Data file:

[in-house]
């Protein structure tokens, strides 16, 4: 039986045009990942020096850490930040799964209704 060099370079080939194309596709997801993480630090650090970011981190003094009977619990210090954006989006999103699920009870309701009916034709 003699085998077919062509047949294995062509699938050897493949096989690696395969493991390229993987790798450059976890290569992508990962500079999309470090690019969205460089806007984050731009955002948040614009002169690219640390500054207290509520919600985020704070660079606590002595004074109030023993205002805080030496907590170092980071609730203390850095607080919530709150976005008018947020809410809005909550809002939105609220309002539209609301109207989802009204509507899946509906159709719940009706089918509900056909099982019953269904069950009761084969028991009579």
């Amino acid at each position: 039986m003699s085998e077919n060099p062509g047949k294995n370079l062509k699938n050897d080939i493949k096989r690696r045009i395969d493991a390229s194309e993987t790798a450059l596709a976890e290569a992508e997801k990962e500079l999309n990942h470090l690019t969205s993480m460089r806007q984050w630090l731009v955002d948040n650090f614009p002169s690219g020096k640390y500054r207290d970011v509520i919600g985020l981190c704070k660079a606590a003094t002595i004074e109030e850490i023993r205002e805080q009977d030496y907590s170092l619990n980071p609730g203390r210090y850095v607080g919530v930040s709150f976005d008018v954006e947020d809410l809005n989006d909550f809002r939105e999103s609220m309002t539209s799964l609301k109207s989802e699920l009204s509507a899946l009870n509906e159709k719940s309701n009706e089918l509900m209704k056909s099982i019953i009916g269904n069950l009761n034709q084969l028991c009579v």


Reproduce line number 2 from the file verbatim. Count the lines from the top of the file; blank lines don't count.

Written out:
């Protein structure tokens, strides 16, 4: 039986045009990942020096850490930040799964209704 060099370079080939194309596709997801993480630090650090970011981190003094009977619990210090954006989006999103699920009870309701009916034709 003699085998077919062509047949294995062509699938050897493949096989690696395969493991390229993987790798450059976890290569992508990962500079999309470090690019969205460089806007984050731009955002948040614009002169690219640390500054207290509520919600985020704070660079606590002595004074109030023993205002805080030496907590170092980071609730203390850095607080919530709150976005008018947020809410809005909550809002939105609220309002539209609301109207989802009204509507899946509906159709719940009706089918509900056909099982019953269904069950009761084969028991009579």